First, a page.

The study, led by a team from Toronto's Mount Sinai Hospital identifies two
proteins in semen that can be used as biological markers to predict the
likelihood of finding sperm though surgical investigation. Currently, testicular biopsy is the only
diagnostic method to determine the specific cause of the infertility.
refers to the failure of sperm to develop properly. In this case retrieving
sperm for use in IVF is very difficult, and often impossible. But when the cause is
obstruction in a man’s reproductive system, sperm retrieval is much easier.
He added: 'You
can avoid biopsies in many of the men. And I think for a lot of the men, they
just want to know what their options are earlier on'.
The pair of proteins - ECM1
and TEX101 — were selected from 2,000 candidate biomarkers. Their
predictive value was tested first in 30 patients, then on an additional 119. The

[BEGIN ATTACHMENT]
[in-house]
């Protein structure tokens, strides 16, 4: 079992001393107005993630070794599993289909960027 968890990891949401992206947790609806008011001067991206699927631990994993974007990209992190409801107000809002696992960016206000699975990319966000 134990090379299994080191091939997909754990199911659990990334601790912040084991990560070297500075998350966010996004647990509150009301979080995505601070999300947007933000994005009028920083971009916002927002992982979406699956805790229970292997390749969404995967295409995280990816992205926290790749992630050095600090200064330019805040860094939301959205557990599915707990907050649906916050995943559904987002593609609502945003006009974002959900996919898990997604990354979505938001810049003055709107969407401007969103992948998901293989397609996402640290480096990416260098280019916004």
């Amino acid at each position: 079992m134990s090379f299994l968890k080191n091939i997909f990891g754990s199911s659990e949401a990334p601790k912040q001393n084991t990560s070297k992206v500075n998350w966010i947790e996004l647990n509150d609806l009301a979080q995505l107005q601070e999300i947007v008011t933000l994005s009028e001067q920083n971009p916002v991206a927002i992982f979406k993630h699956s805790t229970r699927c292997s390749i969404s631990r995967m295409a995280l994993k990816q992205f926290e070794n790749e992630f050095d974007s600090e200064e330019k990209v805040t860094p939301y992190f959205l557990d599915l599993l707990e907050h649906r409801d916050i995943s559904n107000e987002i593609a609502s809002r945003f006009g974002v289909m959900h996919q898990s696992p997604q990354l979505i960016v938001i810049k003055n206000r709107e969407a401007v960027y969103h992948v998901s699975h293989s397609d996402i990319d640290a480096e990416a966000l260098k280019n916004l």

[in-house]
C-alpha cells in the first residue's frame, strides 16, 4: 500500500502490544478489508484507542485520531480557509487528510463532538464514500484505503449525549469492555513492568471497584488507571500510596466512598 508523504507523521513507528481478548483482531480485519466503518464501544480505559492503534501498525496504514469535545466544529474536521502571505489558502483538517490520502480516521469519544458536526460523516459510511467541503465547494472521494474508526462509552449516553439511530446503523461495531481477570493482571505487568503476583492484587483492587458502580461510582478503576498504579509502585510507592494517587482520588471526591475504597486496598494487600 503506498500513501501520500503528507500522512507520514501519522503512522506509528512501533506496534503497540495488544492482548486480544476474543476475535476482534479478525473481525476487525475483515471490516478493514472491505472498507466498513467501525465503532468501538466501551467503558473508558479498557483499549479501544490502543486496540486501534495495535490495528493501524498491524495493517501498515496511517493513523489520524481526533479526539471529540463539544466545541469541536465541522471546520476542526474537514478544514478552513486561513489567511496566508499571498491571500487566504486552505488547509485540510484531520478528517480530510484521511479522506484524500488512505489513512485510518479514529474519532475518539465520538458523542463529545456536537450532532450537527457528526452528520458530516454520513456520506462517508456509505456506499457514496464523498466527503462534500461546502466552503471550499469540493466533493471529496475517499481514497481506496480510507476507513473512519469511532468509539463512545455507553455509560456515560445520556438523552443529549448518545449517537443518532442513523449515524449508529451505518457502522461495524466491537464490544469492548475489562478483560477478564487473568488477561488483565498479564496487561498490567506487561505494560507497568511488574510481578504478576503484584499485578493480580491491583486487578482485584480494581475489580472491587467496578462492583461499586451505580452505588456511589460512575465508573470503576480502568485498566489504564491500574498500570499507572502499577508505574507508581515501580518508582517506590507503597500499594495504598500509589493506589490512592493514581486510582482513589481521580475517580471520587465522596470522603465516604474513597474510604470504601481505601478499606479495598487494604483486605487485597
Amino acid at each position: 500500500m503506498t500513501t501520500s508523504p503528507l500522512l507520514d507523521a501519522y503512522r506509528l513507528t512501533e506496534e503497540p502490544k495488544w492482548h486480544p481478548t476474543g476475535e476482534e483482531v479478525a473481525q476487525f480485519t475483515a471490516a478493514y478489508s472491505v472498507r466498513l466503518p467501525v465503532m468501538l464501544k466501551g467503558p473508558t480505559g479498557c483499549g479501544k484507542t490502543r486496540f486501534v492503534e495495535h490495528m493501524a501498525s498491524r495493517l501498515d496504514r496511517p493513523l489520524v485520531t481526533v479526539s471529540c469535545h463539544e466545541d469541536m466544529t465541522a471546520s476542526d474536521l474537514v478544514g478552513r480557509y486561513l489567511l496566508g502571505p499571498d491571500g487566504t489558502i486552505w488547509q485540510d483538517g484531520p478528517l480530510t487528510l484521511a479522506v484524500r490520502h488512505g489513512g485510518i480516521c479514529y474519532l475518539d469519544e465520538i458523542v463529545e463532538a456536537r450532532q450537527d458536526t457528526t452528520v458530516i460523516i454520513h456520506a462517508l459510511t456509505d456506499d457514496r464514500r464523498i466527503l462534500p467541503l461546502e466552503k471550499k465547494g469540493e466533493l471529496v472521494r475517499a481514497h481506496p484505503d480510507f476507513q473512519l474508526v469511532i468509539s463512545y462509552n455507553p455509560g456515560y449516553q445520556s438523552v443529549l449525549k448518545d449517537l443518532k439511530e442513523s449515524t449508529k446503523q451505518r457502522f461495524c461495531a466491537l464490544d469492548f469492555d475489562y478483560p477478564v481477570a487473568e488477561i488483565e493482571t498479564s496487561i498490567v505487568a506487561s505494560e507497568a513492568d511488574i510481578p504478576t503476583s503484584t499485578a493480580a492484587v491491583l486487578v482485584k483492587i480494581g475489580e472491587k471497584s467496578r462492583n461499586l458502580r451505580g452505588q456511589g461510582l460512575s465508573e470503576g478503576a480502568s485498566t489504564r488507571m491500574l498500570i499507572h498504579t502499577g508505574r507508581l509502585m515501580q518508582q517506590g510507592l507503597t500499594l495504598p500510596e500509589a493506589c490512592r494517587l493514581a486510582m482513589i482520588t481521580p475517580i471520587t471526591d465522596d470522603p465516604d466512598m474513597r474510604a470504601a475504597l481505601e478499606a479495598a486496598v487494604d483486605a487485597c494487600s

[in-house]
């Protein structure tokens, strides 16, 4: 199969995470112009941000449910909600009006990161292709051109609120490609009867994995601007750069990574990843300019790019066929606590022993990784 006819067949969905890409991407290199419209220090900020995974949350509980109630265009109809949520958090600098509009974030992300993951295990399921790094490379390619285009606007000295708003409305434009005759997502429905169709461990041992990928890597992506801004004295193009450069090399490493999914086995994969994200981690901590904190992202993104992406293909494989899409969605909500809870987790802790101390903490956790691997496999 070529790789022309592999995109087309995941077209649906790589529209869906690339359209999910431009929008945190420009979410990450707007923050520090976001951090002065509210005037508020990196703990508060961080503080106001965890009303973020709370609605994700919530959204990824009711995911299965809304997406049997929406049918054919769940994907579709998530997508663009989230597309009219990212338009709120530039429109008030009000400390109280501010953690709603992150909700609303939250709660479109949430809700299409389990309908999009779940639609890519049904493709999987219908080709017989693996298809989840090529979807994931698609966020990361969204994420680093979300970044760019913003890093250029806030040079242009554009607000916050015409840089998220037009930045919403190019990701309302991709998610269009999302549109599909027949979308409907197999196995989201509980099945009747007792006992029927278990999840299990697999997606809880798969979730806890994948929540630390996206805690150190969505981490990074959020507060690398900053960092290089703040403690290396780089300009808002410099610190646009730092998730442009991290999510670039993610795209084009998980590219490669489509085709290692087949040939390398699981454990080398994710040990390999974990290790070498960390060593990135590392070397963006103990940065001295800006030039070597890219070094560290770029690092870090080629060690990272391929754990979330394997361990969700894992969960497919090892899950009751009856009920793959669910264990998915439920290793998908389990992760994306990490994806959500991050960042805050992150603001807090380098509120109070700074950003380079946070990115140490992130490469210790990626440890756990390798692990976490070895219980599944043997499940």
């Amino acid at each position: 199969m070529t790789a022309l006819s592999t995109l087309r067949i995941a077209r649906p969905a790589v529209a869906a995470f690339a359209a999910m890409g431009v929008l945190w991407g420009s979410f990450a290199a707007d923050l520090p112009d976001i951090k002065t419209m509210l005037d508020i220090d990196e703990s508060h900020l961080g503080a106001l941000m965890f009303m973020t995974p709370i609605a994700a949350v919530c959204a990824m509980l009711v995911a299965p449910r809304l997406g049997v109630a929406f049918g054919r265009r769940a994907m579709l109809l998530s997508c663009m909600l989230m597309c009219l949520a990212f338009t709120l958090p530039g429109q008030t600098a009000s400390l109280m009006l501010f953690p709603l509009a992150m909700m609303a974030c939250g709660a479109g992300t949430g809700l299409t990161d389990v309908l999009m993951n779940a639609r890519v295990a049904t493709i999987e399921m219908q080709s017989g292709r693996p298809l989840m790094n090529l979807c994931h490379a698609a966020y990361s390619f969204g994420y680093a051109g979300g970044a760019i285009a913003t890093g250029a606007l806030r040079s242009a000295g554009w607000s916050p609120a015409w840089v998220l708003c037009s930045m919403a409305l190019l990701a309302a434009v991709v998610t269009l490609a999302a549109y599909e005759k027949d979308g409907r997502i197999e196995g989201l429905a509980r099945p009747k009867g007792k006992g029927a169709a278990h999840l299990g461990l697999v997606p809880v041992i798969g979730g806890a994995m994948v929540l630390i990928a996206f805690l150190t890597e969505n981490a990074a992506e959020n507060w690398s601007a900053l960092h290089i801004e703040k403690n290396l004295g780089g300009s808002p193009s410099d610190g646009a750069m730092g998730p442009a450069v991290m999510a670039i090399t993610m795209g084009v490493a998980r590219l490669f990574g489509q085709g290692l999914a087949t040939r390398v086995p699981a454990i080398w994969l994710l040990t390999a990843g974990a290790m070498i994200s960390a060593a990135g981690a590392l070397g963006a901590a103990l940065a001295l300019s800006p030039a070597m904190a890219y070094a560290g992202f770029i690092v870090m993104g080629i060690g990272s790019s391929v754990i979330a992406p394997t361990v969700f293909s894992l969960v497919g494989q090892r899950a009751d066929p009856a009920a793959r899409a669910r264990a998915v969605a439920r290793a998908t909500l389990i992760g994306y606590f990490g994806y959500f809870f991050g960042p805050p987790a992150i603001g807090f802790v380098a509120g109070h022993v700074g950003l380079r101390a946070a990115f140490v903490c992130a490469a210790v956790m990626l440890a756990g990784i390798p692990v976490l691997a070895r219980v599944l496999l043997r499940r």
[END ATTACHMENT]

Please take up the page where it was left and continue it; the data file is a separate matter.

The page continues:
researchers were able to distinguish obstructive from non-obstructive infertility
every time, although the test could not be considered 100 percent accurate.
Study lead author Dr Andrei Drabovich told The Canadian Press that the team
was working to draw on samples from other clinics to confirm the findings.
an accurate biochemical test which might help doctors advise men whether taking
a piece of the testicle is worth doing or not, would be very useful', he said.
'It could help men make better decisions, avoid unnecessary surgical
procedures and potentially help save money by not having to do surgical
procedures that aren't needed'.
Work is now underway to adapt
the test for use in fertility clinics. 'Optimistically, it would be a year away, pessimistically, two years - we're moving along really quickly', Dr Jarvi
told the BBC.